You may have noticed there's now a handy-dandy button linking you to ImagRev: The Imaginary Revolution, the daily memoirs of Ray Kaliber, who is considered the founder of the stateless Commonwealth of Sirius 4. This would be a good week to drop in, because he's talking about the development of his philosophy of nonviolent civil disobedience and the early moments of his courtship with the love of his life, Buffalo Springsteen.
It's still early enough that it would take just a few minutes to catch up by wandering back to Entry 1. You also have an opportunity to look like a trend-setter by being one of the first to get hooked on this interplanetary tale of freedom, rebellion and romance that no doubt will have all of cyberspace talking one of these days soon. The blog is updated at 5 a.m. every day, so go ahead. Make it a habit. Click the button! Start the conversation! Tweet and retweet! Get the buzz buzzing about ImagRev: The Imaginary Revolution.
I've also replaced the text descriptions of my books with buttons featuring the cover art. Click on whichever catches your fancy to learn more about what's behind the covers.
An update: Our new home has a roof over it, bathing stations have been installed in the bathrooms, and the electrician has wired the place. Someday soon they'll hook the place up to the electricity grid and sink a well. We're hoping to move in by early August and resume podcasting in September.
While the aural stash is in storage, I'm pleased to be sharing the long-awaited story of Sirius 4, which has been waiting to see the light for a long time.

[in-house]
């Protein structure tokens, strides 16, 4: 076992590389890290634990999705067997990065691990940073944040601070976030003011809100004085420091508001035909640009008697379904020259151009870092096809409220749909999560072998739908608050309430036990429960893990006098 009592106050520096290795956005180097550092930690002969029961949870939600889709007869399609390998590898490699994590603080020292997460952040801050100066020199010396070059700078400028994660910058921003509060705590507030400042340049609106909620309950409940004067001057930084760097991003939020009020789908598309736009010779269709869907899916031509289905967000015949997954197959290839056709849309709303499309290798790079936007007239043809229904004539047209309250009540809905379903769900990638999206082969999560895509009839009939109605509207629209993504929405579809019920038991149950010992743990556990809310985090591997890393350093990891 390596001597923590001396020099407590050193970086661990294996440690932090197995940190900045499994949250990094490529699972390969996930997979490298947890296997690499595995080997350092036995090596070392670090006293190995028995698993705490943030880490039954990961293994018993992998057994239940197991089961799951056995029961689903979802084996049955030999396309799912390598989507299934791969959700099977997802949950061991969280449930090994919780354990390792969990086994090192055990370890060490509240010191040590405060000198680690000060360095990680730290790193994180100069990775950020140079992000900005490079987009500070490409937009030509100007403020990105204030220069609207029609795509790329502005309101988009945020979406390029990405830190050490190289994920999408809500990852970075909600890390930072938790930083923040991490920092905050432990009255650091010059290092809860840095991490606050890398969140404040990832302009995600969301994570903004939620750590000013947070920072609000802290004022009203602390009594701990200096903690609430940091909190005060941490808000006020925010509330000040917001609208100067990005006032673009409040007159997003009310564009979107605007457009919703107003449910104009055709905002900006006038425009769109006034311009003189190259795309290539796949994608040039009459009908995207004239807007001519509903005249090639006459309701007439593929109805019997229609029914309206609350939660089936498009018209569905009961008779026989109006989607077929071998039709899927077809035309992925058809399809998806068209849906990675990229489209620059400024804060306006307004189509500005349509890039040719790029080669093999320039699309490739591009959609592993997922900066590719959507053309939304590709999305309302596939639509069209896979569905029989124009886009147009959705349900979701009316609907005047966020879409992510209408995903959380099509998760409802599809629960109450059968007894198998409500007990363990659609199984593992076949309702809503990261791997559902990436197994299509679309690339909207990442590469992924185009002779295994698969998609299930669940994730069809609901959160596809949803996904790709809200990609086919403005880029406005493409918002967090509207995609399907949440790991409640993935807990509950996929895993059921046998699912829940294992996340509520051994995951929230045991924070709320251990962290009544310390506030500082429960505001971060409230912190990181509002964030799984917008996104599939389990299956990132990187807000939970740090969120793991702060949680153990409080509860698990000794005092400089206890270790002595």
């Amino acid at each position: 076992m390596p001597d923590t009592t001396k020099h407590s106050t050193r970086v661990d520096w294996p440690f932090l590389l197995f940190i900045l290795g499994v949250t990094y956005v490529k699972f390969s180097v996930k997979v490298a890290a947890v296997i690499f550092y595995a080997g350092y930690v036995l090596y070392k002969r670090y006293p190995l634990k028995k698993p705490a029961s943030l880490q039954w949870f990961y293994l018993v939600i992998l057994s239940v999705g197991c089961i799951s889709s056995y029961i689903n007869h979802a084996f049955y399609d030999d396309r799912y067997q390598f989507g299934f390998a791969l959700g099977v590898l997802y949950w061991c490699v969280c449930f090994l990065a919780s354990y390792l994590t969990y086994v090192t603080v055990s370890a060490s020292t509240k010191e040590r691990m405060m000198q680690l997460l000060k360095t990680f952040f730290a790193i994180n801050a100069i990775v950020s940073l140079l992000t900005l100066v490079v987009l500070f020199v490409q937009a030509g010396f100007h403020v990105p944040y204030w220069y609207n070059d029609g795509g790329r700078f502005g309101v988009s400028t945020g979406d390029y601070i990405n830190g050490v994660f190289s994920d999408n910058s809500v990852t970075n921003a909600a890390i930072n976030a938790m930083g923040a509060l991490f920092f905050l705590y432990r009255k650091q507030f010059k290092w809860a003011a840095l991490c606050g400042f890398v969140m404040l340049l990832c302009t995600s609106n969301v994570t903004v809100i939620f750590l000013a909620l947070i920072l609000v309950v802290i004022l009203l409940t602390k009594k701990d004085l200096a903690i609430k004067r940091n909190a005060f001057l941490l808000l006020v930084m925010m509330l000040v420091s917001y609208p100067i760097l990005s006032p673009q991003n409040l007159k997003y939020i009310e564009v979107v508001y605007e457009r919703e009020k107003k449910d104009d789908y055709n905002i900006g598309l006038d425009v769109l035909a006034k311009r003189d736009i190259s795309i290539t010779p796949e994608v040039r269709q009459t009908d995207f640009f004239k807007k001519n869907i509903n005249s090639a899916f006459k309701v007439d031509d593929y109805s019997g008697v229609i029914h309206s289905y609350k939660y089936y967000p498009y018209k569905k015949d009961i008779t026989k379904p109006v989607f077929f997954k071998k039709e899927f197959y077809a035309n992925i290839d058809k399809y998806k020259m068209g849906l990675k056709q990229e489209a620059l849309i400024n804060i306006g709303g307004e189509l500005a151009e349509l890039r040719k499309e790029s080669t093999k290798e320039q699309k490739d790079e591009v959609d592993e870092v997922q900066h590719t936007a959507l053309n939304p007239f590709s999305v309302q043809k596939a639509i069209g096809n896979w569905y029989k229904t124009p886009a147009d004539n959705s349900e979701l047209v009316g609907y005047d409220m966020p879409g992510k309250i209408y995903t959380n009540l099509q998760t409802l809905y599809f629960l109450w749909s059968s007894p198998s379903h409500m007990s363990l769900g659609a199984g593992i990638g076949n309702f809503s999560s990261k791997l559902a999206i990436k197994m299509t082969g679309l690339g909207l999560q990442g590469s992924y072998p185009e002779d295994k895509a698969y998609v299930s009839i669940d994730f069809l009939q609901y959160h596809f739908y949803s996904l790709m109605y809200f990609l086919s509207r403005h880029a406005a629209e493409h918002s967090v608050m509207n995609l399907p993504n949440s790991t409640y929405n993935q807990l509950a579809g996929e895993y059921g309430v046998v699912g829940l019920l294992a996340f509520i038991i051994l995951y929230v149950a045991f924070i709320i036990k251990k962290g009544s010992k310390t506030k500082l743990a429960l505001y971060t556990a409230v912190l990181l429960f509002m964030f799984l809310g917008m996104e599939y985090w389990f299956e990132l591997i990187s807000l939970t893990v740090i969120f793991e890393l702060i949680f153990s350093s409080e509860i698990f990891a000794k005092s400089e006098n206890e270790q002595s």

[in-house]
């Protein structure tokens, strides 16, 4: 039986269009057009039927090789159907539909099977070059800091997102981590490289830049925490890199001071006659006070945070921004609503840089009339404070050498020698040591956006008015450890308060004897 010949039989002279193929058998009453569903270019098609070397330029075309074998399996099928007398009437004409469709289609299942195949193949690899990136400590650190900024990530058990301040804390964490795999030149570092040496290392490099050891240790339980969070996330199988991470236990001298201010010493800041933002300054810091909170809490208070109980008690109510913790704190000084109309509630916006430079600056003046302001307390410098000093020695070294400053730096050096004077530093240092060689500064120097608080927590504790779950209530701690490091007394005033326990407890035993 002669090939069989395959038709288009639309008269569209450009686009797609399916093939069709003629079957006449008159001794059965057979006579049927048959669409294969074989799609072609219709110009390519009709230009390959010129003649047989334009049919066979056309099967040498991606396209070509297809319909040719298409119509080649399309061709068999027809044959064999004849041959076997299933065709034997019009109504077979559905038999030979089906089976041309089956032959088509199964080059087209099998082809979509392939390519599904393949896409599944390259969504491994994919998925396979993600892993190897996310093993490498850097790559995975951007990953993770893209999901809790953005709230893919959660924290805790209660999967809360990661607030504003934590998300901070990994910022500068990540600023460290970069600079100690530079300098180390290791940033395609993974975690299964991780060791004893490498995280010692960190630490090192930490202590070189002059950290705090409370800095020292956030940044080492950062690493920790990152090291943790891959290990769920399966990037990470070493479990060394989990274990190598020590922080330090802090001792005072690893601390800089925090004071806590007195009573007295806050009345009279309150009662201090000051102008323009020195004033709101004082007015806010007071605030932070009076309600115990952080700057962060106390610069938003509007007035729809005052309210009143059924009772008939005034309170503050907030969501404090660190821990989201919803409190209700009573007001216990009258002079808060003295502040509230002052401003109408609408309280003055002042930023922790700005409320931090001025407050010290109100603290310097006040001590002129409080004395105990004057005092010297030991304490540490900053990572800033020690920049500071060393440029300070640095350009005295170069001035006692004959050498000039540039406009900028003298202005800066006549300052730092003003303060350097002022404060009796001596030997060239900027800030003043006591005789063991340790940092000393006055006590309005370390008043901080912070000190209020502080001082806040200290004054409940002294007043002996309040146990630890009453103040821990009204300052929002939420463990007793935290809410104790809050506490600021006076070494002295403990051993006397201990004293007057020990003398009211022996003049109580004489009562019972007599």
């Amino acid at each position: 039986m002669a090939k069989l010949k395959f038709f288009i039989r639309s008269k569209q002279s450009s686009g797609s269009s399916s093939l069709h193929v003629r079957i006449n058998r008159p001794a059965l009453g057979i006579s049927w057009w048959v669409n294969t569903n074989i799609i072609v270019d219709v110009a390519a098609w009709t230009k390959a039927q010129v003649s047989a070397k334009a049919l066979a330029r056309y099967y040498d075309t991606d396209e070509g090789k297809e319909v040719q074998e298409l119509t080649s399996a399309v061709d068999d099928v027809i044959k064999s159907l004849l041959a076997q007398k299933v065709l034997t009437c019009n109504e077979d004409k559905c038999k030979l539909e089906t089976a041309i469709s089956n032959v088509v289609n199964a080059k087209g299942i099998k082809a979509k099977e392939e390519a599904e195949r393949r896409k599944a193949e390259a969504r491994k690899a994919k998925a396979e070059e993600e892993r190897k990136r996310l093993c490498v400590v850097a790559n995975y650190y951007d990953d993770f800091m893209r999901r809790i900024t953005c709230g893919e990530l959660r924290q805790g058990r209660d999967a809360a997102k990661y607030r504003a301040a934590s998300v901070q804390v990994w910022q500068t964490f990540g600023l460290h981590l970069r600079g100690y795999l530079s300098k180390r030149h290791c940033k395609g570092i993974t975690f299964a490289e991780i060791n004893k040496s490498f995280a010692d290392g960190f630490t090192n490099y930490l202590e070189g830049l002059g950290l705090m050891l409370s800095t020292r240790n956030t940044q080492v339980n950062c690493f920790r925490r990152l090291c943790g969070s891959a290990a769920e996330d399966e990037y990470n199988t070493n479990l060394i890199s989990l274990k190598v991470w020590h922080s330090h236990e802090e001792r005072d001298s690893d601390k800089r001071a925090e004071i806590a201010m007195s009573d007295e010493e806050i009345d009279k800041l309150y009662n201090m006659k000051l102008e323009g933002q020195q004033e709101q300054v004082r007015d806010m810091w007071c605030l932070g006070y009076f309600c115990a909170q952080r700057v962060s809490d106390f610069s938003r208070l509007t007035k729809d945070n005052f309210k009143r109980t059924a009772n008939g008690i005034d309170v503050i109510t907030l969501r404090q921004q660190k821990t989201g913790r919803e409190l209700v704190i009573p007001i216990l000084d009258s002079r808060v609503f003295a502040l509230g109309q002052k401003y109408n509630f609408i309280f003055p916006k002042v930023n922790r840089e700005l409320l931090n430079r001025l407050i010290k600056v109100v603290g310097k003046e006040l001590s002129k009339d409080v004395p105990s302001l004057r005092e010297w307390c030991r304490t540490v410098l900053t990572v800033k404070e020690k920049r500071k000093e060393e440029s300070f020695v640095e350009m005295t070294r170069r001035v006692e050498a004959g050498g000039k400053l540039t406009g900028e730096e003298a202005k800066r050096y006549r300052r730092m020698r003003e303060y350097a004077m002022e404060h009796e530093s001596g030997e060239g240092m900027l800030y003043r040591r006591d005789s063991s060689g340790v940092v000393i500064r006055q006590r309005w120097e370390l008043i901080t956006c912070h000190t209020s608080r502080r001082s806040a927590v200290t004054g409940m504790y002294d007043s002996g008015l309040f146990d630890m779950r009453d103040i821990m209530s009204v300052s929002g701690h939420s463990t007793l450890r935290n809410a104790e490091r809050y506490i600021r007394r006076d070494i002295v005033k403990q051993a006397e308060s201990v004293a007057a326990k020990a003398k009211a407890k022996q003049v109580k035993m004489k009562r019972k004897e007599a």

It's an exciting time! Use the buttons!
Friday, June 15, 2012
Nancy," including making Aunt Fritzi a pop music aficianado. On Thursday Nancy danced a tribute to the late Donna Summer, and today Fritzi salutes Robin Gibb.
Saturday, June 09, 2012
That's the start of Ray Bradbury's essay "The Joy of Writing," in which the master reveals how he did it. Actually, and in words more poetic than this, he distills writing down to this: If you love to write, and you want to be a good writer, then write. Write every day, and keep writing until you get good at it.
I've been tinkering around the edges of a book called The Imaginary Revolution for, oh, at least four years, when I assigned the tale to the works of my erstwhile alter ego, B.W. Richardson. But truth to tell the story has been in my mind a lot longer than that. For it to still be in my mind and not out in the world on the day Ray Bradbury died – Ray, to whom my lead character's name is an obvious homage – is not just embarrassing, it's shameful. Because this is the kind of story I have wanted to tell all my life.
"Live Forever!" said Mr. Electrico to young Ray Bradbury, and the books are how he will fulfill that directive. Another way is through the thousands of writers who became writers inspired by the zest and gusto in his work.
I always thought I would write an essay when Ray Bradbury's mortal vessel finally ran out of steam, but a better idea came to me. For several weeks I considered telling the story of the Imaginary Revolution through the words of Raymond Kaliber himself, and not as a novel but as a series of blog posts. Still, I let the idea just sit there in my mind. Sitting down to write this week, I realized the world does not need another essay about how great and influential a writer Ray Bradbury was. The way to celebrate the life of Ray Bradbury is to write, write every day, and keep writing until I get good at it.
Wednesday, I learned Bradbury was dead.
Thursday, I launched the blog.
Thursday, June 07, 2012
Not just any retriever, mind you – this is the small beast that he had declared to the world was The Best Dog There Is, the most loving bit of fur on the face of the planet, looking forlorn and lonely as he poked absentedly at a keyboard and words appeared magically on a glowing screen.
Feed me. Hold me. Love me. Don’t type! she pleaded.
And so he left the screen and complied.